Sense of Air

From a pollution-sensing bench to high tech monitoring devices, EPA researchers in Research Triangle Park are at the forefront of monitoring the nation’s air quality.

RESEARCH TRIANGLE PARK — Air is one of those things we just don’t think about!

It’s easy to understand why. Air is clear. It’s transparent. It is all around us yet you can’t see it. And unless you are exercising and breathing hard, you pretty much take air for granted.

But think of air in another way. That’s because air is also personal. Depending where you are, air quality varies from place to place. Air is cleaner in some areas and it is more polluted in others.

“The good news is that the vast majority of the time the air is clear and we see it being clear,” explains Ron Williams, Senior Research Chemist with the U.S. Environmental Protection Agency. “But in reality, air always has substantive materials in it, including particles, vapors, and aerosols we are interested in.”

Those are just some of the particles and gases monitored throughout the country by the Air Quality Assessment Division of the EPA. The agency runs the nation’s air monitoring program out of its labs in Research Triangle Park.

“We believe that good science brings good policy,” says Chet Weyland, Director of the EPA's Air Quality Assessment Division. “We really enjoy the science and obviously monitoring is a key piece of that science.”

Not far from the EPA’s offices in RTP sits a block of white buildings. Some are made with concrete blocks while others appear to be reconfigured steel shipping containers. All of the structures have various monitors and antennas sticking out of them.

This is one of 4,500 air quality monitoring stations scattered around the country. Except for this station, all of them are owned and operated by state and local governments but funded by the EPA. The research is guided from RTP. That includes providing the general directions on how local and state officials should conduct the air monitoring so it will match federal standards.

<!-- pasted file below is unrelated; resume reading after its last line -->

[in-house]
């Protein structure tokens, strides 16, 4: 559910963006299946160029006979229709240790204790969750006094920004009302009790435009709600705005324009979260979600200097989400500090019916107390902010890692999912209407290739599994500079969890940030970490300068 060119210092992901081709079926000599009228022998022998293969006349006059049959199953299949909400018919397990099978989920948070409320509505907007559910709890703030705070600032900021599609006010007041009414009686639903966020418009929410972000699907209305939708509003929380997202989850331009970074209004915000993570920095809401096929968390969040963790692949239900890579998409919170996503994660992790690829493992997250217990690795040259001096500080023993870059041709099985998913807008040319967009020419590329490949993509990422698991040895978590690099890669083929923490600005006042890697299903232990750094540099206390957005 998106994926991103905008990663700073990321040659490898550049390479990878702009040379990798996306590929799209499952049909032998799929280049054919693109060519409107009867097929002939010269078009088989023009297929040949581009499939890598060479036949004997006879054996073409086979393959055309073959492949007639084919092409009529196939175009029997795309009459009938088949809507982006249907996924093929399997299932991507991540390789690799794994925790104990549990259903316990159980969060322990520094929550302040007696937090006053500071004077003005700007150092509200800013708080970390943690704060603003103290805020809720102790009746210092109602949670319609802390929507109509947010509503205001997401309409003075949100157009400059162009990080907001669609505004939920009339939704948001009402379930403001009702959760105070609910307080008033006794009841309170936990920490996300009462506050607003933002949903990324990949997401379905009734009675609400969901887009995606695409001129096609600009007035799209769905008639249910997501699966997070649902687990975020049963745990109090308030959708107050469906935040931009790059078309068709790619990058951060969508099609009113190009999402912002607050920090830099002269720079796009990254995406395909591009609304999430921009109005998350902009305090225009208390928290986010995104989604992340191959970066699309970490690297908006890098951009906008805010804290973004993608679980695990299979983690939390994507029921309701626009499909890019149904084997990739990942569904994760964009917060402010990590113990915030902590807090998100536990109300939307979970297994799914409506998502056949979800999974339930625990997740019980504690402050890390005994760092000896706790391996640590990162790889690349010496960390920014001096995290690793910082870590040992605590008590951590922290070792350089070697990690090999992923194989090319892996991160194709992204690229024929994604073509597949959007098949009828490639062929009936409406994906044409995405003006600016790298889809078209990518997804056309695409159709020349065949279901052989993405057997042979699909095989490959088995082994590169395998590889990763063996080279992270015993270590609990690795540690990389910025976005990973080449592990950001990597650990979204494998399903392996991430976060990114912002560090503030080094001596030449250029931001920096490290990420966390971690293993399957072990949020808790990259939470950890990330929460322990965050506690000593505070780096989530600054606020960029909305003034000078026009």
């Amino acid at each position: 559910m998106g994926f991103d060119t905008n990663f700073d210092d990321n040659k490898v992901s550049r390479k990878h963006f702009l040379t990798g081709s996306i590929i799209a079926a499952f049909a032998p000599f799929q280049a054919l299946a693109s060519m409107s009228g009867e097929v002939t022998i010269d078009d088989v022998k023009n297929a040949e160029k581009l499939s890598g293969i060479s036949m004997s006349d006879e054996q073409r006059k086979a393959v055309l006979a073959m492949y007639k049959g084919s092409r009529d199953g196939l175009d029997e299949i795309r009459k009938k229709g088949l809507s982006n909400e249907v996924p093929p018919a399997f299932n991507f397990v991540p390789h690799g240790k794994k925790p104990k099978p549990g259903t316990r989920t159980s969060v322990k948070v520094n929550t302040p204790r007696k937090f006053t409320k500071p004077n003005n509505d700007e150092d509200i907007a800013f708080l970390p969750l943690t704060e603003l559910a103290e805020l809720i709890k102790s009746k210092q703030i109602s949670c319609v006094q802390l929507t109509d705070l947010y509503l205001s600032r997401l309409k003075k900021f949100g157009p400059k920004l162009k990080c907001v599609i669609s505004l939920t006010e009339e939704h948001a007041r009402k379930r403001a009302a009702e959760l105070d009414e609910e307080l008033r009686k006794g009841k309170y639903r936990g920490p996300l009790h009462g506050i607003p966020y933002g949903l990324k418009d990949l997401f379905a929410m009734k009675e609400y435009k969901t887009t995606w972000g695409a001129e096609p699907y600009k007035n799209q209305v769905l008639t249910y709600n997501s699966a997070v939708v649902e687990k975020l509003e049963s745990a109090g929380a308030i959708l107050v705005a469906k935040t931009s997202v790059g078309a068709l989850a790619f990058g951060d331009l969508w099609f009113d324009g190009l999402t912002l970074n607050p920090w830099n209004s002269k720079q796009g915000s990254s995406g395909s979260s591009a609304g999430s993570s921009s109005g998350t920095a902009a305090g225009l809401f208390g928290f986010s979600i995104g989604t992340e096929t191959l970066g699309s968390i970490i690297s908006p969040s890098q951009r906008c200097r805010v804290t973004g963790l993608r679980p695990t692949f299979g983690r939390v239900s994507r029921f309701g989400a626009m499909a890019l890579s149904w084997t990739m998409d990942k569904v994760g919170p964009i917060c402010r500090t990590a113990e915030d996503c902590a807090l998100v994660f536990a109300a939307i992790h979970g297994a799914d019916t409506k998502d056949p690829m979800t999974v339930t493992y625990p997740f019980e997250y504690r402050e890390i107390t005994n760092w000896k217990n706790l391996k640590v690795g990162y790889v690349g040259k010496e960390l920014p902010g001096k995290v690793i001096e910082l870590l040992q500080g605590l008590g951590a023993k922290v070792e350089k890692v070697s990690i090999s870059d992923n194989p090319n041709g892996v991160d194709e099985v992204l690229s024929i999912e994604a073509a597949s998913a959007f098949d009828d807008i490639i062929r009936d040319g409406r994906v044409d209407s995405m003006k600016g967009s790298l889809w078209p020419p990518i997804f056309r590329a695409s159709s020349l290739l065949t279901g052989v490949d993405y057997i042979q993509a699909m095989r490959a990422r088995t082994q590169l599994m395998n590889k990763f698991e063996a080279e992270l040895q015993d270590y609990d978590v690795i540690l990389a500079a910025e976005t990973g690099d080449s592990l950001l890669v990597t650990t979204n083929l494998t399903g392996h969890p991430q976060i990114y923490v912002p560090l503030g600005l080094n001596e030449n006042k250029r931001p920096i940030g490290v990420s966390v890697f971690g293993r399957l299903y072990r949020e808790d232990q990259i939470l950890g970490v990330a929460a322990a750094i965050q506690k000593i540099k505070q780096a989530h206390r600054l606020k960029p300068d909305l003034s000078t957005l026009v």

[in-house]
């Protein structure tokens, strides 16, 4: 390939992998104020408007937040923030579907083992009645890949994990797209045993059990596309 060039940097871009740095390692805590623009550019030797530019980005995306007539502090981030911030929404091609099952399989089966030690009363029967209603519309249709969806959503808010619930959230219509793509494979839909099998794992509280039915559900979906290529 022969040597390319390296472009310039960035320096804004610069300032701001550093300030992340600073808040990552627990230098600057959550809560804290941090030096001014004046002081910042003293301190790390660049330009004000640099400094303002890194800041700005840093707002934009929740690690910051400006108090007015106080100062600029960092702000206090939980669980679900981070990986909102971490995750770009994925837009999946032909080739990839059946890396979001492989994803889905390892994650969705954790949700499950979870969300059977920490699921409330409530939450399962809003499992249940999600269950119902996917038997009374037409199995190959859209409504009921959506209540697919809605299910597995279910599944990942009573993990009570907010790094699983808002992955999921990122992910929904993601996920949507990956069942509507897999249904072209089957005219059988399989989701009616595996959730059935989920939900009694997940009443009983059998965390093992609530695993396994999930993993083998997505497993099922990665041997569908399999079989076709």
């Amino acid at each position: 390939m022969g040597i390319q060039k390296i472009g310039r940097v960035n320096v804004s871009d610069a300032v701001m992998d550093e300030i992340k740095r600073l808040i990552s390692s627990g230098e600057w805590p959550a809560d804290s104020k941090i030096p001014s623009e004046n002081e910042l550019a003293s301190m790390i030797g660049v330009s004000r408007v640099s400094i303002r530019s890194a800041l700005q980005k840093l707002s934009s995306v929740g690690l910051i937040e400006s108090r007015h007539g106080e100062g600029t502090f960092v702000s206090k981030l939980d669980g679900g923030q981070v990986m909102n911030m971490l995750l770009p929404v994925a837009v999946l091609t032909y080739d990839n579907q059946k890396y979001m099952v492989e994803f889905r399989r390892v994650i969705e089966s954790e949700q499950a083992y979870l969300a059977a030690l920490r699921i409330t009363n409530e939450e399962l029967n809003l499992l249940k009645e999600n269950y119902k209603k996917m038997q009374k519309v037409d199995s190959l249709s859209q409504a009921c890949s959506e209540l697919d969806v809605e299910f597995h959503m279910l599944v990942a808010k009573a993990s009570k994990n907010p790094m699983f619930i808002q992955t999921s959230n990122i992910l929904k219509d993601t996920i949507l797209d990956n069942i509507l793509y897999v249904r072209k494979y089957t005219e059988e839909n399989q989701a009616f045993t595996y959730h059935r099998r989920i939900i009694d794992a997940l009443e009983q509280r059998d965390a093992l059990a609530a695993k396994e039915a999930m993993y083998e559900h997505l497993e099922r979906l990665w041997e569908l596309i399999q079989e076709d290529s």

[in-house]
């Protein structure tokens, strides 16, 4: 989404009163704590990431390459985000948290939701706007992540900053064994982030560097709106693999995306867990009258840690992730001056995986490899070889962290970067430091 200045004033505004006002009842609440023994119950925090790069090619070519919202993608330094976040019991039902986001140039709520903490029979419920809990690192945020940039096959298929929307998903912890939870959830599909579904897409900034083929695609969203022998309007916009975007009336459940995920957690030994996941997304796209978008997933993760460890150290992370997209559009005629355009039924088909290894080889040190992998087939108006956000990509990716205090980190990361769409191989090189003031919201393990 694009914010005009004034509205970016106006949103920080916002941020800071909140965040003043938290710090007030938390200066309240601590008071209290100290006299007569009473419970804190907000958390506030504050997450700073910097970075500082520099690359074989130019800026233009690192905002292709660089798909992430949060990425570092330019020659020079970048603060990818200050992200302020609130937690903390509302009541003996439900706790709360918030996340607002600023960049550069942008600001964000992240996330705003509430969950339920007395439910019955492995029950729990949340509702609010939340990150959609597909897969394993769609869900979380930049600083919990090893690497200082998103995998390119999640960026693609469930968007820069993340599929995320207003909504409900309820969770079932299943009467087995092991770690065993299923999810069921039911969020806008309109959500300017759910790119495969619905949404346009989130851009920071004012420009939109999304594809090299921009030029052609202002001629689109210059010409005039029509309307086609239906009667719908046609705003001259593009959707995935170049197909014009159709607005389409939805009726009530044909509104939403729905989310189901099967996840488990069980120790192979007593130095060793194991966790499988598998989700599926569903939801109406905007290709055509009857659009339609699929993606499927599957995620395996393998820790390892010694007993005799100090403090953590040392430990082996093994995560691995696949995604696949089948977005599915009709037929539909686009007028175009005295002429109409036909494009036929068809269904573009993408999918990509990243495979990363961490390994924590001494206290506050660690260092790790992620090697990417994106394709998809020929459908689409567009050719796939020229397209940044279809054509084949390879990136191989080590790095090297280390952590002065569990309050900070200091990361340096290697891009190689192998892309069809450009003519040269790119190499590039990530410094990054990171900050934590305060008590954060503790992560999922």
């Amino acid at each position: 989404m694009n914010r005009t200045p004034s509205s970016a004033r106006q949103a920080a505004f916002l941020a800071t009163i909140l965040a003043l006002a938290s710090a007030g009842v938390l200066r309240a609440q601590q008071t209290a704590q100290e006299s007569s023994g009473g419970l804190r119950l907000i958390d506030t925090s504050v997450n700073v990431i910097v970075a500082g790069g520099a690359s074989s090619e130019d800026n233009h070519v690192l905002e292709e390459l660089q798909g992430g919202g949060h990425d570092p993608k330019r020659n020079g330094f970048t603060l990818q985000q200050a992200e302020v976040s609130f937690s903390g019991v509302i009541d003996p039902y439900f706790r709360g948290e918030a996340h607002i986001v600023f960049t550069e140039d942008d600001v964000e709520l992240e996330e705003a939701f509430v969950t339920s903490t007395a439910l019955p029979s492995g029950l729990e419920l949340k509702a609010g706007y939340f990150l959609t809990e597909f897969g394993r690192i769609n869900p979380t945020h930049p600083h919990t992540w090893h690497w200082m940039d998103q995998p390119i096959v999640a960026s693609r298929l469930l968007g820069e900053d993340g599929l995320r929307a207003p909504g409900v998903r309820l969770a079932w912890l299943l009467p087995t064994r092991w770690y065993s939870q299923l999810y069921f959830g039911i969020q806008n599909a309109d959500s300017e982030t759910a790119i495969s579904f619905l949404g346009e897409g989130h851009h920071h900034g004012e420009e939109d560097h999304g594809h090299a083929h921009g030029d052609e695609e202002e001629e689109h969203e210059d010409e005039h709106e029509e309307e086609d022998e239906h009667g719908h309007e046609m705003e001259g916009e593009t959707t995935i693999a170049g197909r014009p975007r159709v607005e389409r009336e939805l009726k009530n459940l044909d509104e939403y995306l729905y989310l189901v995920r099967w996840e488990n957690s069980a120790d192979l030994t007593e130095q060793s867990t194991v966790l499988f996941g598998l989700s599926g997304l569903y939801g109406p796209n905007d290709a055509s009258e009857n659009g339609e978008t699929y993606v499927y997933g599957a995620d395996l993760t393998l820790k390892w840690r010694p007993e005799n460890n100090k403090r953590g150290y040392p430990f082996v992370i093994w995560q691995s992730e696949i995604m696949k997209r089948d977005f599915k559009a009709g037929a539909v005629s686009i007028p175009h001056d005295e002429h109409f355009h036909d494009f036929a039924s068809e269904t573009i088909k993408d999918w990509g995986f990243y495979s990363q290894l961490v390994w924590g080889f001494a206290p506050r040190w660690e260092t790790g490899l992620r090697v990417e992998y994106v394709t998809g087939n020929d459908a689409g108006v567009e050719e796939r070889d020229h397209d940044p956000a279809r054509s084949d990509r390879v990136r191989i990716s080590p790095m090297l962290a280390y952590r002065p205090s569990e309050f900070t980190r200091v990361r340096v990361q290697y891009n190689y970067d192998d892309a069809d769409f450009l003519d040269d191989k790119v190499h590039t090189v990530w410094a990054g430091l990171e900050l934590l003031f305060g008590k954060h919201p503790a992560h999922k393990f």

A look inside the station reveals it is packed with instruments measuring ozone and other pollutants covered under the Clean Air Act. The data is analyzed and used to issue air quality warnings and make regulatory decisions.

“We’re required to evaluate air quality standards every five years, because new studies come out and show the different impacts of air quality on health,” explains Weyland. “So I think our jobs never end because science never ends, and we’re always learning new things and we always evaluate the standards on an ongoing basis.”

That’s why EPA researchers are focusing on emerging technologies. 

“These are just some of the new technologies for monitoring air quality that are on the market,” adds Williams, as he goes through a lab with about a dozen monitoring devices of all shapes, sizes, and colors sitting on a table.

None of the instruments meet federal regulatory standards; they couldn’t be used to monitor compliance with federal clean air standards. But that’s not the primary use for these devices. The EPA is evaluating the instruments to make sure they are precise enough to allow individuals, schools or community groups to monitor the air around them. 

“Technology will allow us to collect more data, in a much more inexpensive way and in more locations,” says Williams. “We’re also looking at how the devices could be used by citizen scientists to supplement larger research programs.”

No one argues the more data the better when it comes to monitoring air quality. However data is useless if it can’t be shared and studied. So in another building on the EPA’s campus, you find computer programmers working on the next evolution of the EPA’s citizen air monitoring program. It’s called RETIGO — short for Real Time Geospatial Data Viewer. It allows citizens to upload air quality data they’ve collected and then examine and analyze the findings. Click here to visit the site.

“Say you’re interested in exercising outside and since you are sensitive to changes in air quality, you want to make sure your air is safe,” says Heidi Paulsen, Environmental Modeling and Visualization Program Manager for the EPA. “This allows you to explore your region and if you live near a highway you’ll notice the air near the highway isn’t good but it improves as you move into the park. So you might decide to go out and take the trail in the park and not near the highway.”

In short, the thinking these days at the EPA is that there is a wide range of technical approaches and the more that citizens can be empowered to monitor the air around them, the better.

“Certainly the air quality measurements we take for regulatory purposes have to be of the highest standards, and those are set by law and there are specific mechanisms, instrumentation and parameters that have to be applied to collect that data,” says Williams. “But we want to help citizens monitor their own surroundings because that way they have a vested interest in the environment, in learning about the environment, and if we can collect more data, cheaper and find more ways to apply it, that’s a value to the American public.”

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